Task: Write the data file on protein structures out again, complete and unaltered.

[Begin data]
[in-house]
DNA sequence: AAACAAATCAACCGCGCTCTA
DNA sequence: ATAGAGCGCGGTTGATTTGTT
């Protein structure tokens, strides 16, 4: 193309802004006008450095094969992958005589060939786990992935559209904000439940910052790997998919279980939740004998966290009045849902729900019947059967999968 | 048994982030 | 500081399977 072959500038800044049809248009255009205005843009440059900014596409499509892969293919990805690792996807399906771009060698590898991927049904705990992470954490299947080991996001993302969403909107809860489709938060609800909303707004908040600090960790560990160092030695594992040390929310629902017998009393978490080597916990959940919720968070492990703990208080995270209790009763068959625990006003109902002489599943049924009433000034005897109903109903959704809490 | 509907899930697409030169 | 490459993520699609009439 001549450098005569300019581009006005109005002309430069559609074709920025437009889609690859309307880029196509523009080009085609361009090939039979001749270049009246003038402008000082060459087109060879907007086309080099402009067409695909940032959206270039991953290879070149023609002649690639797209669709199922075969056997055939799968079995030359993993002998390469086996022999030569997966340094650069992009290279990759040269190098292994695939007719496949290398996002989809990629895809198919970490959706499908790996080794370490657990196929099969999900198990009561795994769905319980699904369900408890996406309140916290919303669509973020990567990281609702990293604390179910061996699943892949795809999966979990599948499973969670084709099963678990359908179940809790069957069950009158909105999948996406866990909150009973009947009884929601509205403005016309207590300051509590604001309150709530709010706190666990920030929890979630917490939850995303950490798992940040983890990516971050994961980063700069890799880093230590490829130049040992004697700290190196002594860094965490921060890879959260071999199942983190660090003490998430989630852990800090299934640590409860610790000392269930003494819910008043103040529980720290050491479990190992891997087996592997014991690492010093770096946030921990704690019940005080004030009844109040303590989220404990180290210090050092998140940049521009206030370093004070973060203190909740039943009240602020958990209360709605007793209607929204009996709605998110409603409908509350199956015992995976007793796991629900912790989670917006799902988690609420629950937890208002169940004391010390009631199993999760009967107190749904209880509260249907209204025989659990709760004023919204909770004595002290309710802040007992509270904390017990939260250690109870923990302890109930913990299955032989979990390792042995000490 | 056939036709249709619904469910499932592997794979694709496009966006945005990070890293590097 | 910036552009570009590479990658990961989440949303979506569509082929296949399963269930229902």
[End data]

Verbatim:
[in-house]
DNA sequence: AAACAAATCAACCGCGCTCTA
DNA sequence: ATAGAGCGCGGTTGATTTGTT
């Protein structure tokens, strides 16, 4: 193309802004006008450095094969992958005589060939786990992935559209904000439940910052790997998919279980939740004998966290009045849902729900019947059967999968 | 048994982030 | 500081399977 072959500038800044049809248009255009205005843009440059900014596409499509892969293919990805690792996807399906771009060698590898991927049904705990992470954490299947080991996001993302969403909107809860489709938060609800909303707004908040600090960790560990160092030695594992040390929310629902017998009393978490080597916990959940919720968070492990703990208080995270209790009763068959625990006003109902002489599943049924009433000034005897109903109903959704809490 | 509907899930697409030169 | 490459993520699609009439 001549450098005569300019581009006005109005002309430069559609074709920025437009889609690859309307880029196509523009080009085609361009090939039979001749270049009246003038402008000082060459087109060879907007086309080099402009067409695909940032959206270039991953290879070149023609002649690639797209669709199922075969056997055939799968079995030359993993002998390469086996022999030569997966340094650069992009290279990759040269190098292994695939007719496949290398996002989809990629895809198919970490959706499908790996080794370490657990196929099969999900198990009561795994769905319980699904369900408890996406309140916290919303669509973020990567990281609702990293604390179910061996699943892949795809999966979990599948499973969670084709099963678990359908179940809790069957069950009158909105999948996406866990909150009973009947009884929601509205403005016309207590300051509590604001309150709530709010706190666990920030929890979630917490939850995303950490798992940040983890990516971050994961980063700069890799880093230590490829130049040992004697700290190196002594860094965490921060890879959260071999199942983190660090003490998430989630852990800090299934640590409860610790000392269930003494819910008043103040529980720290050491479990190992891997087996592997014991690492010093770096946030921990704690019940005080004030009844109040303590989220404990180290210090050092998140940049521009206030370093004070973060203190909740039943009240602020958990209360709605007793209607929204009996709605998110409603409908509350199956015992995976007793796991629900912790989670917006799902988690609420629950937890208002169940004391010390009631199993999760009967107190749904209880509260249907209204025989659990709760004023919204909770004595002290309710802040007992509270904390017990939260250690109870923990302890109930913990299955032989979990390792042995000490 | 056939036709249709619904469910499932592997794979694709496009966006945005990070890293590097 | 910036552009570009590479990658990961989440949303979506569509082929296949399963269930229902």